Playlists continue to grow in prominence (within the music-streaming world) and importance (for artists looking for their breakout moment). So what are the latest trends that artists, managers and labels should be thinking about and responding to? A panel at the FastForward conference in Amsterdam today explored them.

The panelists included Aditi Arora, director of product management at Gracenote; Catherine Lückhoff, CIO at Swipe iX; and Darren Hemmings, managing director at Motive Unknown. The moderator was Poppy Reid, managing editor at The Brag Media.

Arora showed some of Gracenote’s data on discovery. “There has been more access to music than ever before. With Spotify you’re looking at 90m tracks in their catalogue. So how do you discover new music that’s been released?” she said. “The amount of content that’s being added to these big platforms is insane.”

78% of music streamers listen to playlists, up from 74% in 2017. Of those, 46% listen to playlists that they created, and 32% to generated playlists based on their listening habits. 28% listen to playlists based on genres or moods:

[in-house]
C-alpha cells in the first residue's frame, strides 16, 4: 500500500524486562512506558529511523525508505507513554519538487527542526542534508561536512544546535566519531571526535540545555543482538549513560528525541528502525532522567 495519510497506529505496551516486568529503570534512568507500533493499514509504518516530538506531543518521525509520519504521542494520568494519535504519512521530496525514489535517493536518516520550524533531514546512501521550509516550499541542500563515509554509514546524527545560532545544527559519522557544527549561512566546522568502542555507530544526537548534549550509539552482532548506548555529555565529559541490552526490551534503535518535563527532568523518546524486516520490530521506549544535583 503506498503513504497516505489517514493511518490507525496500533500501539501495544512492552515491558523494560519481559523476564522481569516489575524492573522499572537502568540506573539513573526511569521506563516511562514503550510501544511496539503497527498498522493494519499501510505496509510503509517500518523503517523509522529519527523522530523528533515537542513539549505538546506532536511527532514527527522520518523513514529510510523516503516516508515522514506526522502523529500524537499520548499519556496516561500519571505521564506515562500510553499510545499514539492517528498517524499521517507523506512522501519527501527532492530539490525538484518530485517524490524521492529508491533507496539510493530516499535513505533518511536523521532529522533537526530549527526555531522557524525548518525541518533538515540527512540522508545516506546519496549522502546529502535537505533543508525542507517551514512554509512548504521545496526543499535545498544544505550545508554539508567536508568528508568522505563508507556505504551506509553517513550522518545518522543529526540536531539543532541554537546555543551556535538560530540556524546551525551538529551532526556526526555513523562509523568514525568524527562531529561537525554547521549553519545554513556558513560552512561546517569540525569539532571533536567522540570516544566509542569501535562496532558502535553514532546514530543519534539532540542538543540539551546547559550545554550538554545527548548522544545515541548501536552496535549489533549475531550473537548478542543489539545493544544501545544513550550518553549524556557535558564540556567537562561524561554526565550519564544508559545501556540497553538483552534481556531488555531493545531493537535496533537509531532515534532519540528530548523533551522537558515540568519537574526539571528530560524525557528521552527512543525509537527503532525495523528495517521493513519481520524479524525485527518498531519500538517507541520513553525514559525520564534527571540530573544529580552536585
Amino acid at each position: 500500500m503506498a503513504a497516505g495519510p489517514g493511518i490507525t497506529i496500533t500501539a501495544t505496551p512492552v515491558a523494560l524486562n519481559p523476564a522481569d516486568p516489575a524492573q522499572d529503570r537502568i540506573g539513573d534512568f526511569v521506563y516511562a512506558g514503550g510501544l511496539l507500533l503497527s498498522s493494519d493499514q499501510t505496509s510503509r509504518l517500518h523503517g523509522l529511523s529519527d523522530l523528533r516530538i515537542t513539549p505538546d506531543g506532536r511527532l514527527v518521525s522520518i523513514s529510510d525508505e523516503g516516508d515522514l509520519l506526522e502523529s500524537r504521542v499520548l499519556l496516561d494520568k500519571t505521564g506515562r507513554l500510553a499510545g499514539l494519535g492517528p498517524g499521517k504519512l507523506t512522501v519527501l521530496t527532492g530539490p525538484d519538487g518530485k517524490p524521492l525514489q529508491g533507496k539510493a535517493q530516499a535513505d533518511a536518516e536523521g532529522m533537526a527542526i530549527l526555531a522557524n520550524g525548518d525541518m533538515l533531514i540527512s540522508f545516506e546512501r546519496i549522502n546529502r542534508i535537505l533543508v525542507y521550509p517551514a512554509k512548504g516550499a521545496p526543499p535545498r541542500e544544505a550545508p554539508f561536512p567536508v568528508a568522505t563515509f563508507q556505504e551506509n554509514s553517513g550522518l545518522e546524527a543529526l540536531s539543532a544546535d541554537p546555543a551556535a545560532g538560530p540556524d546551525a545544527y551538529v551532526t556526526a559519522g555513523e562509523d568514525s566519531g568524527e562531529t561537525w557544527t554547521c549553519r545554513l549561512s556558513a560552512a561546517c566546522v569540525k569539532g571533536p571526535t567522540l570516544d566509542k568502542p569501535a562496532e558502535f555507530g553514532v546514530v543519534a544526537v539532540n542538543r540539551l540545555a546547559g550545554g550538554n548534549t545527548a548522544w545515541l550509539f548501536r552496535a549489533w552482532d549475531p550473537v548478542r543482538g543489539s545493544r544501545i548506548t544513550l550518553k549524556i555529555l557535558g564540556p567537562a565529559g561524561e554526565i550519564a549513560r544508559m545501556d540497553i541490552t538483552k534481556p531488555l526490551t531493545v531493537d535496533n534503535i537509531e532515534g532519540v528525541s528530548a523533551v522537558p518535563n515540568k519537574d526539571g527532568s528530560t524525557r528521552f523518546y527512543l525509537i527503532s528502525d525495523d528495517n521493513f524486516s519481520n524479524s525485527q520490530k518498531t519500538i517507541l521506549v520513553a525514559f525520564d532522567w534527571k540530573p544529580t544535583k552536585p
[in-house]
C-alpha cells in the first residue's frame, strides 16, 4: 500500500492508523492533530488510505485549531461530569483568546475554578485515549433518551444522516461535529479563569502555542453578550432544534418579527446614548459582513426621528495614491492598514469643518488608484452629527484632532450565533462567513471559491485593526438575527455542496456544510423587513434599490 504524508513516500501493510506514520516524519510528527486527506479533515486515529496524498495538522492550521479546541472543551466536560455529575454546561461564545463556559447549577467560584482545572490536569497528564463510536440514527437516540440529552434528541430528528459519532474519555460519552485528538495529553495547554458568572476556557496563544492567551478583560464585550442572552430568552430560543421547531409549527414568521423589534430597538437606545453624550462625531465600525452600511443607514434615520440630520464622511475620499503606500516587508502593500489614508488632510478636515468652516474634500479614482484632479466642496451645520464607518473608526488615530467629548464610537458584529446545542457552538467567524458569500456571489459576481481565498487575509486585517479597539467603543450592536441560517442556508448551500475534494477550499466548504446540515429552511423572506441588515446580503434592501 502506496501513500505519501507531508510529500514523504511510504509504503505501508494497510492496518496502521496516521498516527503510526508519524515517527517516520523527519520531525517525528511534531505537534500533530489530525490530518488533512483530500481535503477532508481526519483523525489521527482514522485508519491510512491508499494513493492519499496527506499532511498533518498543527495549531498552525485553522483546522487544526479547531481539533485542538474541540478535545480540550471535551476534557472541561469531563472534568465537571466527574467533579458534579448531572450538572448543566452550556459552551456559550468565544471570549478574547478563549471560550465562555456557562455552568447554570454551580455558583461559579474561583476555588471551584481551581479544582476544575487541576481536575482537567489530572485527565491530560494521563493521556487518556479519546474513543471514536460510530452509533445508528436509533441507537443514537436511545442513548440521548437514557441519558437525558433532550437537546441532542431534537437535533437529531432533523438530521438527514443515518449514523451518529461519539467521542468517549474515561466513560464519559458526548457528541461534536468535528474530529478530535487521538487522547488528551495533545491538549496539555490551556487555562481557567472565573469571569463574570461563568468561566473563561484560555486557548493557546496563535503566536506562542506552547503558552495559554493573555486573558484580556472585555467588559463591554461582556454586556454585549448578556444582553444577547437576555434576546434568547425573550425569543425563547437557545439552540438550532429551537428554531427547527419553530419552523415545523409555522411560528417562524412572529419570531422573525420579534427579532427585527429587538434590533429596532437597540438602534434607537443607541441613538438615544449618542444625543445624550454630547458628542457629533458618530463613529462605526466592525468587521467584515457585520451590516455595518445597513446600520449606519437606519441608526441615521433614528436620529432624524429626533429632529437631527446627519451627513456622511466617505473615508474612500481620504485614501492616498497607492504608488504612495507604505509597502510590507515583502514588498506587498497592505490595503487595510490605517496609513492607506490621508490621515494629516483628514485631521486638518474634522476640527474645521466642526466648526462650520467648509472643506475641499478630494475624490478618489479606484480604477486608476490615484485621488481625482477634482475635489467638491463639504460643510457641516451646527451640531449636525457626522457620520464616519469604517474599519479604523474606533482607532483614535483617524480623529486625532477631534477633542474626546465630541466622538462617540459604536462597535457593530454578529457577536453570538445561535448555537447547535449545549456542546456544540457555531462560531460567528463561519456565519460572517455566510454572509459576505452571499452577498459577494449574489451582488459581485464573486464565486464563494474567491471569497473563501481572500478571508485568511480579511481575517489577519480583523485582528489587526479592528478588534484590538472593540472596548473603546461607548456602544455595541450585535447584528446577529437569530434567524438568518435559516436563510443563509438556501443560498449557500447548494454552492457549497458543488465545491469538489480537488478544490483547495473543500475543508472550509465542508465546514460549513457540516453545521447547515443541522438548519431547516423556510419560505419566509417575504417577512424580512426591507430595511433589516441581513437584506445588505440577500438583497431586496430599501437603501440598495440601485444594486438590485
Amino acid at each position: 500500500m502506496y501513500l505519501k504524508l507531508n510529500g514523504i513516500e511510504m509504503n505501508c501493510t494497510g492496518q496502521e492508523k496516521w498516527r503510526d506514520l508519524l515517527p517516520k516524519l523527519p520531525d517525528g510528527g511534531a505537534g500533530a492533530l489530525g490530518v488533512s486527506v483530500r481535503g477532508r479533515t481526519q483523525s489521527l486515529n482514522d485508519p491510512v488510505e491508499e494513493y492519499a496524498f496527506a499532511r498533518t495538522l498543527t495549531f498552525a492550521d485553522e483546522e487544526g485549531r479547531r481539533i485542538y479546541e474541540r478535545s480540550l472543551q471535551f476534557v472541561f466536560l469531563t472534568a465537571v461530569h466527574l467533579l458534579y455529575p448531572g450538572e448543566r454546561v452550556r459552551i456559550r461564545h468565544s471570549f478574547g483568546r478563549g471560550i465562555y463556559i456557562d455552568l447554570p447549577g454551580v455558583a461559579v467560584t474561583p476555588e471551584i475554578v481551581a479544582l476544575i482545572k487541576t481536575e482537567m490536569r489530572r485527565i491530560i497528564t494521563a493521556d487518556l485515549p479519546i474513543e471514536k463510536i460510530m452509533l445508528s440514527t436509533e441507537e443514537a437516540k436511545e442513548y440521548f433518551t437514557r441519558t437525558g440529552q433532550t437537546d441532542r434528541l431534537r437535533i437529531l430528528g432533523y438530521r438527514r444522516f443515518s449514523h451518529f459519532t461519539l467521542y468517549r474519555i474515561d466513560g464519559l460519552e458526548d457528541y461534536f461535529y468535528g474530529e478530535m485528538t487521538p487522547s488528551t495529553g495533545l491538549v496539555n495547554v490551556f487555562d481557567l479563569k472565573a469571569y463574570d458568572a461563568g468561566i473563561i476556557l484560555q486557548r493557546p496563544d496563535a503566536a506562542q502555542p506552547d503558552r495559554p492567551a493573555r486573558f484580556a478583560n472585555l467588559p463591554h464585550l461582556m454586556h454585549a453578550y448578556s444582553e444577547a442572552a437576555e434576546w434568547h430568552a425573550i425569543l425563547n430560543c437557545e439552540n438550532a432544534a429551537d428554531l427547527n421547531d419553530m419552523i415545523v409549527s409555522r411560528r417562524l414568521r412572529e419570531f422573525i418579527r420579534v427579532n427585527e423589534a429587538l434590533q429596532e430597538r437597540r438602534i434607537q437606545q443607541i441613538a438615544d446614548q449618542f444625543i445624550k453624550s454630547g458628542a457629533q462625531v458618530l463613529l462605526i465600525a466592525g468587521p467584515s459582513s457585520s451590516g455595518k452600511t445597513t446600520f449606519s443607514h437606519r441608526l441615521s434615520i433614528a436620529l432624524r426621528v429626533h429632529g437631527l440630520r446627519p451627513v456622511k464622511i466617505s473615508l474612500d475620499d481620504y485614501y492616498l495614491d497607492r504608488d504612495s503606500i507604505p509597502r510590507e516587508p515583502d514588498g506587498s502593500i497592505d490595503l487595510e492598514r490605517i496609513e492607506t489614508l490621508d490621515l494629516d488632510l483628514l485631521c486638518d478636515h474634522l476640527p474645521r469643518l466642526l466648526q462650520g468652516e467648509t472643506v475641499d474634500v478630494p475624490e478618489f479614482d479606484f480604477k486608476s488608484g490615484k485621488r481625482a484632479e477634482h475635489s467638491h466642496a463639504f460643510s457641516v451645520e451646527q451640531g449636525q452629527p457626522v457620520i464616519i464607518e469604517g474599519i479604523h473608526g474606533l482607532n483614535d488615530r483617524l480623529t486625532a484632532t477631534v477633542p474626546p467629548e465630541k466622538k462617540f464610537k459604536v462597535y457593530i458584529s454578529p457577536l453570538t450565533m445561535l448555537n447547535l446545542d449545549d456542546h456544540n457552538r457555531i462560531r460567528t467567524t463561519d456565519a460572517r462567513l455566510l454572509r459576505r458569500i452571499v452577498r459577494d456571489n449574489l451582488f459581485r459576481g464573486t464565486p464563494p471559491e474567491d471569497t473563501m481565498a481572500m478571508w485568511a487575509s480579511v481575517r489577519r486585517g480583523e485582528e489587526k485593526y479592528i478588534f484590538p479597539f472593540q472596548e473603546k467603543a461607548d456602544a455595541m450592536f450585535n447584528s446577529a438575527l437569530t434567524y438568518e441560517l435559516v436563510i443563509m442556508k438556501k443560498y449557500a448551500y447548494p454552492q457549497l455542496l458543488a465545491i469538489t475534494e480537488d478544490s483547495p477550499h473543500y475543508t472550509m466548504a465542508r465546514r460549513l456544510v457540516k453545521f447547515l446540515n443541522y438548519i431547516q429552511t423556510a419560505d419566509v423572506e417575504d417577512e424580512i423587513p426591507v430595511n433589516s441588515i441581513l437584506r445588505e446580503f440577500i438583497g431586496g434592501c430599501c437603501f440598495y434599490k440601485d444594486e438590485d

Arora added that 86% of teens and 88% of millennials listen to playlists, so they over-index compared to all music-streamers.

Lückhoff talked about what this all means for artists. A playlist can have a big impact, but the effort that goes in to getting on that playlist is a challenge. “That’s time that takes away, creatively, from all that you could and should be doing. And I don’t think playlists are a good measure of how engaged fans are with you,” she said.

“There’s nothing to lose. Playlists are the new albums,” said Arora. “It’s a win-win situation for the DSPs if they can generate better playlists with content that people love to listen to. And it’s a win-win situation for fans, because people are able to find new artists through playlists.”